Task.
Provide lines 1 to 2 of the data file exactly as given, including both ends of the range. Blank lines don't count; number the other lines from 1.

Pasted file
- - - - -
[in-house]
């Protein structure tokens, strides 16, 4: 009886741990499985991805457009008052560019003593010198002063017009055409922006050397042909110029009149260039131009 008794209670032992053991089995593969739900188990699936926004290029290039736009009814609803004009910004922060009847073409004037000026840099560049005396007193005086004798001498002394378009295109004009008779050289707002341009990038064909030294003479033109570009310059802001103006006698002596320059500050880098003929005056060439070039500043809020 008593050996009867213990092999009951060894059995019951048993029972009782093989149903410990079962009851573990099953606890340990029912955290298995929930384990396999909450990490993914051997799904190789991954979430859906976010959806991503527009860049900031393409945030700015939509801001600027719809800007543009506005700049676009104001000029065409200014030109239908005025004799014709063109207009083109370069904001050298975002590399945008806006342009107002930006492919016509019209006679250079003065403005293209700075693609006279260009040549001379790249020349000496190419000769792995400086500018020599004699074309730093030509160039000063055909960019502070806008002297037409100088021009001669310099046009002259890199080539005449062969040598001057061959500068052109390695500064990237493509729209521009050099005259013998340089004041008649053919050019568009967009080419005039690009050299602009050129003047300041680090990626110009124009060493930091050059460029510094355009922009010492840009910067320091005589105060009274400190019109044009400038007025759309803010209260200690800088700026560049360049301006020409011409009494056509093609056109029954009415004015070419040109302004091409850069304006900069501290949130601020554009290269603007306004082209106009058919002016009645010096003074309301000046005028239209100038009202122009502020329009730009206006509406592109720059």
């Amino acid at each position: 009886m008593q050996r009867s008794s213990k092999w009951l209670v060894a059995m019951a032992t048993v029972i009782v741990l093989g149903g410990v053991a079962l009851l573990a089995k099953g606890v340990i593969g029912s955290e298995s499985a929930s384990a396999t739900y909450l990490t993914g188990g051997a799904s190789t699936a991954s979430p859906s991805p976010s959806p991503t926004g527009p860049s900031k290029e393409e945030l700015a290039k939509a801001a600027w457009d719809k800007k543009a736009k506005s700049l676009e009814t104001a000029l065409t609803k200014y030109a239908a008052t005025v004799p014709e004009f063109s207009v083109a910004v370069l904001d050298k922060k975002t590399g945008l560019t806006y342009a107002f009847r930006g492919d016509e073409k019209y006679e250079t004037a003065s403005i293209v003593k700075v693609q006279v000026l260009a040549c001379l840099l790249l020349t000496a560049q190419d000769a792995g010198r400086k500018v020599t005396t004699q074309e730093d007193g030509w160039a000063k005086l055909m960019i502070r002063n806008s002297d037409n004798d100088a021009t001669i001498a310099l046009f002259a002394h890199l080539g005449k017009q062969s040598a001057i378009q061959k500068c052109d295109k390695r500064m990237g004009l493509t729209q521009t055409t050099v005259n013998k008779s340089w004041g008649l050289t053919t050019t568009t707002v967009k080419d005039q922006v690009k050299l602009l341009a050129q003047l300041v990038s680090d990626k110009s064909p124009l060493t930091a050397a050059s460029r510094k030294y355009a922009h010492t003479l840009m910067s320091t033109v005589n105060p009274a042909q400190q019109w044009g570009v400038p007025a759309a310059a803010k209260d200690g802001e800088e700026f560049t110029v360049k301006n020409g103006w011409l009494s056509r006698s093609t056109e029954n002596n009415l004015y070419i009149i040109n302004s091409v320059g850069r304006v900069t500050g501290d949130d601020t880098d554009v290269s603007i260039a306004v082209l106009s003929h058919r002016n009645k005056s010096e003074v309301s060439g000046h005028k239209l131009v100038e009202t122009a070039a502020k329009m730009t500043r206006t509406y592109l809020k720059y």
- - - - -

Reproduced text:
[in-house]
């Protein structure tokens, strides 16, 4: 009886741990499985991805457009008052560019003593010198002063017009055409922006050397042909110029009149260039131009 008794209670032992053991089995593969739900188990699936926004290029290039736009009814609803004009910004922060009847073409004037000026840099560049005396007193005086004798001498002394378009295109004009008779050289707002341009990038064909030294003479033109570009310059802001103006006698002596320059500050880098003929005056060439070039500043809020 008593050996009867213990092999009951060894059995019951048993029972009782093989149903410990079962009851573990099953606890340990029912955290298995929930384990396999909450990490993914051997799904190789991954979430859906976010959806991503527009860049900031393409945030700015939509801001600027719809800007543009506005700049676009104001000029065409200014030109239908005025004799014709063109207009083109370069904001050298975002590399945008806006342009107002930006492919016509019209006679250079003065403005293209700075693609006279260009040549001379790249020349000496190419000769792995400086500018020599004699074309730093030509160039000063055909960019502070806008002297037409100088021009001669310099046009002259890199080539005449062969040598001057061959500068052109390695500064990237493509729209521009050099005259013998340089004041008649053919050019568009967009080419005039690009050299602009050129003047300041680090990626110009124009060493930091050059460029510094355009922009010492840009910067320091005589105060009274400190019109044009400038007025759309803010209260200690800088700026560049360049301006020409011409009494056509093609056109029954009415004015070419040109302004091409850069304006900069501290949130601020554009290269603007306004082209106009058919002016009645010096003074309301000046005028239209100038009202122009502020329009730009206006509406592109720059």